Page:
Academics Update

Tuesday, February 05, 2013 - By: David McCarthy, Director of Academics

The Winter Term at Brentwood includes no formal examination period and is traditionally used by many departments as a time to emphasize student work that is project-based, often research-oriented and involving presentations by students. My own focus this term has been to work with our Social Studies Department, dropping into classes and through a process of observation and dialogue, offer opportunities for us to reflect together on teaching and learning practices.

In the course of a class period I can watch Mr. Maclean’s Social Studies class discuss Trudeau’s famous “Just watch me” interview, see Mr. Wismer’s Comparative Government and Politics students present their ideal model of government to stabilize the young state of “Wismerstan” and observe Mr. Cowie’s History 12 students role play characters from the Russian Revolution. Mr. Robinson has introduced a Human Rights project that other teachers have also adopted. Some of the presentations have been highly creative and emotionally engaging including one by Andrew Y. on the holocaust. Andrew used his own experience of visiting Auschwitz to convey the powerful story of the “Final Solution” and what it meant to him and his family.  Giving students the opportunity to acquire and practice skills as well as pursue knowledge in a direction that intrigues them is becoming more the norm than “lecture style” teaching these days in many of our classrooms. Assessing students on a wide range of criteria including collaborative efforts, public speaking ability, creativity, research skills and analysis, gives us a much broader measure of their talents than relying solely on formal testing. Head of Department, veteran teacher Steve Cowie, summarized his term to date as follows;

“In keeping with our creativity theme I have been very pleased with the students' responses to a number of projects. The History 12 class seemed to enjoy our role playing conferences in which they represented different countries at the Paris Peace Conference and later the Russian Revolution political group forum. The elevens looked at Post World War II issues from the perspective of prime ministers using the problem-solving approach. The tens have had several projects in which they could create skits or make movies depicting a historical period. In addition I received many excellent stories from my two classes in response to the time capsule assignment in which they were transported back to the Victorian era and had to integrate the comparisons into their narratives. Currently they are doing a "jackdaw" on the U.S. Civil War. In groups of four they present a topic with each student having a different assignment, eg. a first hand account, opposing bios, time-line, map, editorial or propaganda poster. Next up -- the Confederation debates.”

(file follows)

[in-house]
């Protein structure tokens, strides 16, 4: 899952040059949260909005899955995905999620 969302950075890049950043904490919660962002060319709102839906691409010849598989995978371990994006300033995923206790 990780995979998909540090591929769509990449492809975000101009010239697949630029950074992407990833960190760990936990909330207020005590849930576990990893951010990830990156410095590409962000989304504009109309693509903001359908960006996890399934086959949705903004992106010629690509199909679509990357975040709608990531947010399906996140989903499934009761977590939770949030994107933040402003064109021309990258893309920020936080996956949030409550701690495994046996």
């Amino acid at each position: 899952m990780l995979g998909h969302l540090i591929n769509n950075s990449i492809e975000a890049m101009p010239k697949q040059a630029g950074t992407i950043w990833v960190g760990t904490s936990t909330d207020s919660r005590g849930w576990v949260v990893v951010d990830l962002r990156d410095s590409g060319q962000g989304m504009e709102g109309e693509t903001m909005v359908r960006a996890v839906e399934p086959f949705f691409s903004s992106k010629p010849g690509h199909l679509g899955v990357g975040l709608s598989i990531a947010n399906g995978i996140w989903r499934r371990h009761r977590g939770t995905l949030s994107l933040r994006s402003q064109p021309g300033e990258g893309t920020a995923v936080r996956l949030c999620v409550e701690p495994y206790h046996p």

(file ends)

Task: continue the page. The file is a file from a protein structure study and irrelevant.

This varied and innovative approach to the teaching of social studies is typical of a dynamic group of teachers, committed to getting students to be as passionate about world and national issues as they are themselves. 

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